“Laura is widely recognized for her tax knowledge, especially as it relates to investment-management industry issues. She will enhance BLG’s ability to continue as a leader in this area,” said the firm’s national managing partner, Sean Weir, in a release. “Having Laura join us represents a real coup of our firm and clients.”

The move marks White’s return to the firm. She had been with BLG 10ten years ago, before she left to join Pricewaterhouse Coopers LLP/Wilson & Partners LLP as partner, where she led its investment -management practice.

Along with her recognition in Best Lawyers in Canada, White has also been recommended by Lexpert as a pre-eminent tax practitioner in the area of investment funds and asset management.

White will work with the securities and capital markets practice at BLG, where she joins as partner.

Scott Little has been named to serve as counsel to Canada’s Trade Law Bureau.

Little is with the U.S. firm of Thompson Hine LLP, and practises out of their Washington, D.C., office.
Little was selected as part of the Interchange Canada program, which was established for the temporary assignment of employees from one sector to another.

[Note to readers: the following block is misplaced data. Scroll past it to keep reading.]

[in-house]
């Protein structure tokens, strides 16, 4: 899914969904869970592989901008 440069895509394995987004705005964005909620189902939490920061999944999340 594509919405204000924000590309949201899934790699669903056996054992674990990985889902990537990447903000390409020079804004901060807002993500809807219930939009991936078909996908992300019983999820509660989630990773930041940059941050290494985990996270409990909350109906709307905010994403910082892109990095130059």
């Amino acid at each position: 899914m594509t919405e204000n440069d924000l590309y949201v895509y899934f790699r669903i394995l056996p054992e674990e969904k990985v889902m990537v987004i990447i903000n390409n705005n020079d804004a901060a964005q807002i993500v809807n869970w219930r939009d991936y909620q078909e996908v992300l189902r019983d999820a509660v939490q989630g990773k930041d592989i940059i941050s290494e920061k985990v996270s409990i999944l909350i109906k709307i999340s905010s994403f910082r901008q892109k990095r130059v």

Ideally, Little’s experiences in the private sector will help foster expertise and best practices in his public sector role. The assignment is for a two-year period.

“Scott is a very capable lawyer. We are happy to offer our services through his participation in this program.

I look forward to strengthening Thompson Hine’s relationship with Canada as a result of Scott’s involvement,” said Julia M. McCalmon, a partner with Thompson leader of their international trade & customs practice group, in a release.

Little’s role will involve serving as counsel to the Canadian government in several trade -law disputes. He will represent the government in claims under the investor-state arbitration provisions of NAFTA and in the negotiation of free trade agreements and trade law obligations.

Little has previously served as resident trade consultant to the rules division of the World Trade Organization Ssecretariat, where he assisted dispute settlement panels in their proceedings and in the preparation of panel reports.

Free newsletter

Our daily newsletter is FREE and keeps you up to date on all the developments in the Ontario legal community. Please complete the form below and click on subscribe for daily newsletters from Law Times.

Recent articles & video

Cannabis companies use different words to tell investors about risk

BLG adds Keegan Boyd to health law group

Ontario businesses call for relaxed booze laws

MAG says Crown liability changes defend taxpayers from ‘deep-pocketed lawyers’

Law Society Tribunal allows appeal in longstanding mortgage fraud case

Angela Shaffer joins Dentons in Toronto

Most Read Articles

Citing blog post, judge says lawyer withheld key case law

‘Insurmountable’ access to justice issues could come from Ontario’s Crown immunity change

Ontario should switch to no-cost class actions, law commission says

Statement of Principles will be debated again September, LSO says